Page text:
Rescue and Restore Coalition Vows to Squash "Modern-Day Slavery" in Houston
Houston Rescue and Restore says that human trafficking is the real deal in the nation's fourth-largest city and its international population. For an hour on Tuesday morning, this issue was explored inside of Houston City Hall during the "I Fight for Freedom" press conference that kicked off the coalition's Human Trafficking Awareness Month, which will take place throughout September.
Along with Rescue and Restore Executive Director Maria A. Trujillo, various politicians and judicial servants took turns at the podium to speak about "ending slavery in our local community."
"A victim of a [human trafficking] crime is not a criminal. Traffickers are the criminals," said U.S. House of Representatives member Ted Poe, who also opined that the Feds need to step it up and shine a light on the industry. Meanwhile, Harris County Attorney Vince Ryan claimed that he and his people have conducted citywide shutdowns of cantinas and parlors that house human-trafficking victims.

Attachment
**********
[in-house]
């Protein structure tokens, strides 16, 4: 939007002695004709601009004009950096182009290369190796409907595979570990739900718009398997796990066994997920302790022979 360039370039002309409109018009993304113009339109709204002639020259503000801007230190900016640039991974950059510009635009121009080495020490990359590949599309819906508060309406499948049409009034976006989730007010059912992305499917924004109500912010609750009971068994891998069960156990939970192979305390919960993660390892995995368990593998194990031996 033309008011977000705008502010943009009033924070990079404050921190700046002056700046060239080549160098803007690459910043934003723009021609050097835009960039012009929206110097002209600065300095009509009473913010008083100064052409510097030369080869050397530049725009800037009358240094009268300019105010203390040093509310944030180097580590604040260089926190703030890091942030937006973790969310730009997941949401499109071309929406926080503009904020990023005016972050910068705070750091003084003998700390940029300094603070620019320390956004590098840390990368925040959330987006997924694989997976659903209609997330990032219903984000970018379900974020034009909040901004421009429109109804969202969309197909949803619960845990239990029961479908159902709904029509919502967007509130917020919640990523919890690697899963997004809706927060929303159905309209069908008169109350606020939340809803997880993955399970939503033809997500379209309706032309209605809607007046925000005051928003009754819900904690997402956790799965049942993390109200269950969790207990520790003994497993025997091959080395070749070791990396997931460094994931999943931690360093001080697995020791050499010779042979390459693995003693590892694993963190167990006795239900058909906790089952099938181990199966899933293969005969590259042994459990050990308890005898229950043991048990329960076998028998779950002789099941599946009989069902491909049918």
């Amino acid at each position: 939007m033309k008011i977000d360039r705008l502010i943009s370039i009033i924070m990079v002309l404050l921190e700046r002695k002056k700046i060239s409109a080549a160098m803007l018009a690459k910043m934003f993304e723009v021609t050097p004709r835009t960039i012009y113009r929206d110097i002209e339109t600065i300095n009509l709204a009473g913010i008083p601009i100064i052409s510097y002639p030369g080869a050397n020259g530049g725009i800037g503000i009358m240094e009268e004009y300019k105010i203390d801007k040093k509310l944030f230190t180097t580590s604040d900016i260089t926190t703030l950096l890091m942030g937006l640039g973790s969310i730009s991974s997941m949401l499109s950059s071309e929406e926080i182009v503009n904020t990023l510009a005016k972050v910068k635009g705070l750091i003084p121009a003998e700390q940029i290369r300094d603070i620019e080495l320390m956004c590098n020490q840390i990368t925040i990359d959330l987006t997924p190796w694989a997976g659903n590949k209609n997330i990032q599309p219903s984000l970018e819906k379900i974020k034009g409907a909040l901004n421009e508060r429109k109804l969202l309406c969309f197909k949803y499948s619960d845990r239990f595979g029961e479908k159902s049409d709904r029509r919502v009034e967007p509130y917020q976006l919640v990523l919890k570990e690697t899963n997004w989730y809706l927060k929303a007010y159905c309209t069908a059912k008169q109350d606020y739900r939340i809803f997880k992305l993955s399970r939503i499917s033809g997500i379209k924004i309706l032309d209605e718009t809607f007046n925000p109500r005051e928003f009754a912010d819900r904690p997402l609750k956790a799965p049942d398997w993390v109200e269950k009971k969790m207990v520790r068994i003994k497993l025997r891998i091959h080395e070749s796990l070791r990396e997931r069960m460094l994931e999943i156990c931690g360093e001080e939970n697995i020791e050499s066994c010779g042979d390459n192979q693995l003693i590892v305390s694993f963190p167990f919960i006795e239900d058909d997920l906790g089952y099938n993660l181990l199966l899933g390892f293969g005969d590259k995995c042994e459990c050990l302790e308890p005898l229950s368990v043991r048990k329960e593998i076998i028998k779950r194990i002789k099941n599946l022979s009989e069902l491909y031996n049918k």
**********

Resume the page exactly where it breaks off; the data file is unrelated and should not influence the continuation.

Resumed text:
Other speakers included Judge Michael Schneider, who chatted at length about the efforts of curbing "prostitution and delinquent behavior" by juveniles, as well as former Houston Police Department officer and current City of Houston council member Ed Gonzalez.
One thing that went unmentioned was actual statistics, which, according to a Village Voice Media investigation, have been bloated nationally, especially in the sex-trafficking industry. Instead, each speaker spoke on behalf of the nonprofit (which began in 2005 as a volunteer group) that educates the greater Houston area about human-trafficking issues.
The organization's Human Trafficking Awareness Month will include a full slate of community events, such as the "Human Trafficking Film Series," an abolitionist workshop and a 5K.
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